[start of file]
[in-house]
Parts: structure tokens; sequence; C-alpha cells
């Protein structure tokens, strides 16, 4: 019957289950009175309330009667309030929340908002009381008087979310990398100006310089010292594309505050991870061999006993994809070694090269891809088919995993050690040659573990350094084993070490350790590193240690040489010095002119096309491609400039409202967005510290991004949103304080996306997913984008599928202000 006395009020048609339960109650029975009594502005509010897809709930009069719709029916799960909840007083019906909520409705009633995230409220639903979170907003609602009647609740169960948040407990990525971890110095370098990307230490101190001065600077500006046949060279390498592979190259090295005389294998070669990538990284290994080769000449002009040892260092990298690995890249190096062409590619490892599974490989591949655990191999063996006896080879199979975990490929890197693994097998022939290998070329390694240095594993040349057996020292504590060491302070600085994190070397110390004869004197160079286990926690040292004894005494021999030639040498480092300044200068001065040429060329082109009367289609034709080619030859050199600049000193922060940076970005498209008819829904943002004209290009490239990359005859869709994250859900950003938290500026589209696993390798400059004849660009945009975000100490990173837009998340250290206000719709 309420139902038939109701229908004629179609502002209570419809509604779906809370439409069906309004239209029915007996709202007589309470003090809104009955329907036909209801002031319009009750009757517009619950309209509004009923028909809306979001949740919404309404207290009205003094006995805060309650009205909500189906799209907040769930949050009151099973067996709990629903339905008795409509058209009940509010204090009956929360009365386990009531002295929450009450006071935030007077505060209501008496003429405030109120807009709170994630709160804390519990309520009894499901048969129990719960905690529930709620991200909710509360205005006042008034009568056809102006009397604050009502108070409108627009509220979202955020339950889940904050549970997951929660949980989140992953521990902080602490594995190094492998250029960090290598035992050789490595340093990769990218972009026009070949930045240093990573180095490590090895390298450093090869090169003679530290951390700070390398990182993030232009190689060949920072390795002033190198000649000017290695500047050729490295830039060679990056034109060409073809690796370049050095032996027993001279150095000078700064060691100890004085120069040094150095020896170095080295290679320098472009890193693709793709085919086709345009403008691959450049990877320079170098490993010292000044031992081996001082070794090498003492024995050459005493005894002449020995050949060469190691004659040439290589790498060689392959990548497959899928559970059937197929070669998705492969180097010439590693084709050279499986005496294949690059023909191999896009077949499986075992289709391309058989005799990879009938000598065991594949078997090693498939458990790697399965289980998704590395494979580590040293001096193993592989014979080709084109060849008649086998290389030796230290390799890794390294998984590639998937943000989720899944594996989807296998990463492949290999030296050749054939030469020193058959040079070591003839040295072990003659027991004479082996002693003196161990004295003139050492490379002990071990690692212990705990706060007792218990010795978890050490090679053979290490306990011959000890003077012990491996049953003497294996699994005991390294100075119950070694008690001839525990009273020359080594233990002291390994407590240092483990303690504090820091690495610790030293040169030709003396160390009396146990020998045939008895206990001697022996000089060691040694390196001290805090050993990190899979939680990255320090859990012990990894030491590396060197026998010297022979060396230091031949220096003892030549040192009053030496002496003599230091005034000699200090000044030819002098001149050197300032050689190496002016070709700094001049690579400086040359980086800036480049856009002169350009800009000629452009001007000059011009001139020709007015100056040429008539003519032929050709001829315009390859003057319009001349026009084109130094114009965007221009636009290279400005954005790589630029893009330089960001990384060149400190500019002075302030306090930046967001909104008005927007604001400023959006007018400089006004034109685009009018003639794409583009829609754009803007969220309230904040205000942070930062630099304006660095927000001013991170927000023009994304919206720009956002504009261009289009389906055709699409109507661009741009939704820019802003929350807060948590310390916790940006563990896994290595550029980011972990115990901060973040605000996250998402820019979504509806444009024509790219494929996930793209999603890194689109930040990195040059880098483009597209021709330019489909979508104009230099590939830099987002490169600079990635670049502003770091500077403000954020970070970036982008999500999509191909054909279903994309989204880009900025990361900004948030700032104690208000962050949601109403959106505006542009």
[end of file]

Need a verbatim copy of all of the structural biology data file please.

[in-house]
Parts: structure tokens; sequence; C-alpha cells
């Protein structure tokens, strides 16, 4: 019957289950009175309330009667309030929340908002009381008087979310990398100006310089010292594309505050991870061999006993994809070694090269891809088919995993050690040659573990350094084993070490350790590193240690040489010095002119096309491609400039409202967005510290991004949103304080996306997913984008599928202000 006395009020048609339960109650029975009594502005509010897809709930009069719709029916799960909840007083019906909520409705009633995230409220639903979170907003609602009647609740169960948040407990990525971890110095370098990307230490101190001065600077500006046949060279390498592979190259090295005389294998070669990538990284290994080769000449002009040892260092990298690995890249190096062409590619490892599974490989591949655990191999063996006896080879199979975990490929890197693994097998022939290998070329390694240095594993040349057996020292504590060491302070600085994190070397110390004869004197160079286990926690040292004894005494021999030639040498480092300044200068001065040429060329082109009367289609034709080619030859050199600049000193922060940076970005498209008819829904943002004209290009490239990359005859869709994250859900950003938290500026589209696993390798400059004849660009945009975000100490990173837009998340250290206000719709 309420139902038939109701229908004629179609502002209570419809509604779906809370439409069906309004239209029915007996709202007589309470003090809104009955329907036909209801002031319009009750009757517009619950309209509004009923028909809306979001949740919404309404207290009205003094006995805060309650009205909500189906799209907040769930949050009151099973067996709990629903339905008795409509058209009940509010204090009956929360009365386990009531002295929450009450006071935030007077505060209501008496003429405030109120807009709170994630709160804390519990309520009894499901048969129990719960905690529930709620991200909710509360205005006042008034009568056809102006009397604050009502108070409108627009509220979202955020339950889940904050549970997951929660949980989140992953521990902080602490594995190094492998250029960090290598035992050789490595340093990769990218972009026009070949930045240093990573180095490590090895390298450093090869090169003679530290951390700070390398990182993030232009190689060949920072390795002033190198000649000017290695500047050729490295830039060679990056034109060409073809690796370049050095032996027993001279150095000078700064060691100890004085120069040094150095020896170095080295290679320098472009890193693709793709085919086709345009403008691959450049990877320079170098490993010292000044031992081996001082070794090498003492024995050459005493005894002449020995050949060469190691004659040439290589790498060689392959990548497959899928559970059937197929070669998705492969180097010439590693084709050279499986005496294949690059023909191999896009077949499986075992289709391309058989005799990879009938000598065991594949078997090693498939458990790697399965289980998704590395494979580590040293001096193993592989014979080709084109060849008649086998290389030796230290390799890794390294998984590639998937943000989720899944594996989807296998990463492949290999030296050749054939030469020193058959040079070591003839040295072990003659027991004479082996002693003196161990004295003139050492490379002990071990690692212990705990706060007792218990010795978890050490090679053979290490306990011959000890003077012990491996049953003497294996699994005991390294100075119950070694008690001839525990009273020359080594233990002291390994407590240092483990303690504090820091690495610790030293040169030709003396160390009396146990020998045939008895206990001697022996000089060691040694390196001290805090050993990190899979939680990255320090859990012990990894030491590396060197026998010297022979060396230091031949220096003892030549040192009053030496002496003599230091005034000699200090000044030819002098001149050197300032050689190496002016070709700094001049690579400086040359980086800036480049856009002169350009800009000629452009001007000059011009001139020709007015100056040429008539003519032929050709001829315009390859003057319009001349026009084109130094114009965007221009636009290279400005954005790589630029893009330089960001990384060149400190500019002075302030306090930046967001909104008005927007604001400023959006007018400089006004034109685009009018003639794409583009829609754009803007969220309230904040205000942070930062630099304006660095927000001013991170927000023009994304919206720009956002504009261009289009389906055709699409109507661009741009939704820019802003929350807060948590310390916790940006563990896994290595550029980011972990115990901060973040605000996250998402820019979504509806444009024509790219494929996930793209999603890194689109930040990195040059880098483009597209021709330019489909979508104009230099590939830099987002490169600079990635670049502003770091500077403000954020970070970036982008999500999509191909054909279903994309989204880009900025990361900004948030700032104690208000962050949601109403959106505006542009």